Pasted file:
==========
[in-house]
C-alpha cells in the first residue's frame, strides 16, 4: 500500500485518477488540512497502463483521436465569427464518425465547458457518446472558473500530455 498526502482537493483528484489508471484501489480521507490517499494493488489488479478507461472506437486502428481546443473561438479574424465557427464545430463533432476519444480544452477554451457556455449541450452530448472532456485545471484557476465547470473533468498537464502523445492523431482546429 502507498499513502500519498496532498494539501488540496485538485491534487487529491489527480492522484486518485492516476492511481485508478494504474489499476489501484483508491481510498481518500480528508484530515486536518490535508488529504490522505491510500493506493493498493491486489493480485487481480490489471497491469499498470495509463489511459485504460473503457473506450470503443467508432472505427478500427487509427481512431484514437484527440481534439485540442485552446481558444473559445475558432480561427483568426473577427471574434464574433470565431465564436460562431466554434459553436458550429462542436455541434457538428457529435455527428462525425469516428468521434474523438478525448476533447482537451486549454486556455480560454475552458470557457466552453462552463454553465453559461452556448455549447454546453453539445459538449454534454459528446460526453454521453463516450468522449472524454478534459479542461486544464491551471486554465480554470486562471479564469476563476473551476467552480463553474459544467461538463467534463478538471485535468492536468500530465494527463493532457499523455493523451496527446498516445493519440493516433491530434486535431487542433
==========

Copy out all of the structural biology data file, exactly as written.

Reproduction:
[in-house]
C-alpha cells in the first residue's frame, strides 16, 4: 500500500485518477488540512497502463483521436465569427464518425465547458457518446472558473500530455 498526502482537493483528484489508471484501489480521507490517499494493488489488479478507461472506437486502428481546443473561438479574424465557427464545430463533432476519444480544452477554451457556455449541450452530448472532456485545471484557476465547470473533468498537464502523445492523431482546429 502507498499513502500519498496532498494539501488540496485538485491534487487529491489527480492522484486518485492516476492511481485508478494504474489499476489501484483508491481510498481518500480528508484530515486536518490535508488529504490522505491510500493506493493498493491486489493480485487481480490489471497491469499498470495509463489511459485504460473503457473506450470503443467508432472505427478500427487509427481512431484514437484527440481534439485540442485552446481558444473559445475558432480561427483568426473577427471574434464574433470565431465564436460562431466554434459553436458550429462542436455541434457538428457529435455527428462525425469516428468521434474523438478525448476533447482537451486549454486556455480560454475552458470557457466552453462552463454553465453559461452556448455549447454546453453539445459538449454534454459528446460526453454521453463516450468522449472524454478534459479542461486544464491551471486554465480554470486562471479564469476563476473551476467552480463553474459544467461538463467534463478538471485535468492536468500530465494527463493532457499523455493523451496527446498516445493519440493516433491530434486535431487542433